Wednesday, February 24, 2016

Where to find high spatial resolution data on population distribution

This post points you to six free sources of high spatial resolution data on population distribution.

1. Gridded Population of the World (GPW) brings population estimates at a resolution of approx. 1km. This dataset results from a collaboration between CIESIN / Columbia University and Sedac / Nasa

2. WorldPop brings population estimates at a resolution of approx. 100 meters for different years. This project goes a bit further as it also includes some population characteristics like age and sex structures, births, pregnancies, and poverty. The project is directed by Andy Tatem and it involves a number of collaborators from the University of Southampton, the University of Oxford, the World Bank and the Flowminder Foundation. They also do a fantastic job in terms of transparency, by getting their data and methods published in peer-review journals.

credit: Worldpop

3. More recently, CIESIN announced they are partnering with Facebook’s Connectivity Lab. The idea of the project is to create the highest resolution maps of population distribution ever created (5 meters) by applying image recognition algorithms to analyze high resolution satellite imagery. The project has already applied this method to 21 countries and the data output is gradually being released for download on their webpage (I thank Rafael Marinho for the pointer)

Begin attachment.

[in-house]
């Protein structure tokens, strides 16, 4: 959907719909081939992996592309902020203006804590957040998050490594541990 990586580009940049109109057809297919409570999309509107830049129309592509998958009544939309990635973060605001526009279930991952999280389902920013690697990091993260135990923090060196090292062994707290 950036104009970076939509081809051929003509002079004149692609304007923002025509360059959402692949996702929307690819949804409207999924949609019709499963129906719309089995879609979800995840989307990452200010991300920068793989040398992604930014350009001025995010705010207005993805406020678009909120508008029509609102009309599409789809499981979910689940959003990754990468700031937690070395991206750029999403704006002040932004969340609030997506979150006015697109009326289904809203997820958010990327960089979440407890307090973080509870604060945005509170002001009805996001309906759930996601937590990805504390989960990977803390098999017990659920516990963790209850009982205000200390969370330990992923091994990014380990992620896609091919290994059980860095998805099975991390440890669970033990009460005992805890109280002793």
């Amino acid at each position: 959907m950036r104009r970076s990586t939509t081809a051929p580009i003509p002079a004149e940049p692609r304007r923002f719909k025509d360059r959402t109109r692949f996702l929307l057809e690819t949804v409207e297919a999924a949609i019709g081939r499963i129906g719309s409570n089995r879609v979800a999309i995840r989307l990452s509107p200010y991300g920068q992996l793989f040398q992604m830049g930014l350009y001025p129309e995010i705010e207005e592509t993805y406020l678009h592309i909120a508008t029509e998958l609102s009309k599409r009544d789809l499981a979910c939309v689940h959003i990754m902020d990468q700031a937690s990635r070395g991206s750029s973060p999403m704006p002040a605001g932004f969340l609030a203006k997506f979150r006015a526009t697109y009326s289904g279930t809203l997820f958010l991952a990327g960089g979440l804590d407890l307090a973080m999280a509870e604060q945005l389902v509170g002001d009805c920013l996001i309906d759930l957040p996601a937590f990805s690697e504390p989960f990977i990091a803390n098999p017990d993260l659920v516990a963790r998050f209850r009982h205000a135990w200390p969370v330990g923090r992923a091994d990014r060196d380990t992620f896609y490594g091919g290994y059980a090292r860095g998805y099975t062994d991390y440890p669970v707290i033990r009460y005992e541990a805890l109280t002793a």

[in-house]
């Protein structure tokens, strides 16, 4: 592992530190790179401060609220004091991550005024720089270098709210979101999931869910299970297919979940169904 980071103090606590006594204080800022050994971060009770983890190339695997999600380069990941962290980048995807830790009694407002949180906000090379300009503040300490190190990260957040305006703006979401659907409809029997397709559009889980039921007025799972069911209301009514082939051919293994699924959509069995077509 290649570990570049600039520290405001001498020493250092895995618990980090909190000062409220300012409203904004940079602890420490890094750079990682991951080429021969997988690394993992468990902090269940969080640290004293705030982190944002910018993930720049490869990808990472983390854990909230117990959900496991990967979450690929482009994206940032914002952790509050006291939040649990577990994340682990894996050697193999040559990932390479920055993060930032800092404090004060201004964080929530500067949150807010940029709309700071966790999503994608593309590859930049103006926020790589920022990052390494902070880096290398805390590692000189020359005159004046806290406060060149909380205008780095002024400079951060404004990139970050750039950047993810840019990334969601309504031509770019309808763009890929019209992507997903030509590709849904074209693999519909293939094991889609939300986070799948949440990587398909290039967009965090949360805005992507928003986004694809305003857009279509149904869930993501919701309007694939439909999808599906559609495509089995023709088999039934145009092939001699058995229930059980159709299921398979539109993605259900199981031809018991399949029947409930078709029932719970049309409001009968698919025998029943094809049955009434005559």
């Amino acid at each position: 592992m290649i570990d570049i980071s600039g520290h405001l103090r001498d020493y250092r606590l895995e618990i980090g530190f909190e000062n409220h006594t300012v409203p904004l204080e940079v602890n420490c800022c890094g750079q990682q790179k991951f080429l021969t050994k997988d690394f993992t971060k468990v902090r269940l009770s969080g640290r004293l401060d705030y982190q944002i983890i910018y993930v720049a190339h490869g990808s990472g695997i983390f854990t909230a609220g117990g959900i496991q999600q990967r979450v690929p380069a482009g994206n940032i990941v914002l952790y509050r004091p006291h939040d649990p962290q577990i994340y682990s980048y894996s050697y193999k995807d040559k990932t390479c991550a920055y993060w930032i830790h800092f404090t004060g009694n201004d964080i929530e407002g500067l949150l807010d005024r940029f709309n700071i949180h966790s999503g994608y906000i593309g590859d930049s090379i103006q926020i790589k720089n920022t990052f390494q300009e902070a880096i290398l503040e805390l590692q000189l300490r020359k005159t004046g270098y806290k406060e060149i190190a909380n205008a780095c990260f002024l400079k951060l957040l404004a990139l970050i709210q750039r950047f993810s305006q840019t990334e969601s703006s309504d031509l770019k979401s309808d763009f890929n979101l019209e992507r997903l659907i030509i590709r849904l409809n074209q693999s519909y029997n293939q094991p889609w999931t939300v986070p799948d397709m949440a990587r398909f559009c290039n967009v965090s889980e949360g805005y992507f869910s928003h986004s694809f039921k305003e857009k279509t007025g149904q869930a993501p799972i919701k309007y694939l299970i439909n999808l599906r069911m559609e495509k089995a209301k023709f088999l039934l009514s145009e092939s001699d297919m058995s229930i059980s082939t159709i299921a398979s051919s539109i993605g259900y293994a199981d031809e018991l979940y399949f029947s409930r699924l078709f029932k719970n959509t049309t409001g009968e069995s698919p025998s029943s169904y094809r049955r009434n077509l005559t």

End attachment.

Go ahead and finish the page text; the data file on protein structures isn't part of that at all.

4. [update Oct 2016] Another source comes from the European Commission and its Global Human Settlement (GHS) framework, which combines fine-scale satellite imagery, census data, and volunteered geographic information. This project brings population estimates at resolutions of 250 meters and 1km approx for different years (1975, 1990, 2000 and 2015). I thank Jim for the pointer.

5. [update Nov 2016] Eurostat and EFGS has also produced population-grid datasets in the years 2006 and 2011 for member countries of the European Union. They use a resolution of 1km and data from population and housing census. I thank Marcin Stepniak for the pointer.

6. Brazilian bonus: IBGE (the Census Bureau of Brazil) has also made publicly available a gridded population dataset with a resolution of 200 meters, which comes from the PhD thesis of Maria do Carmo Bueno at Nepo / Unicamp.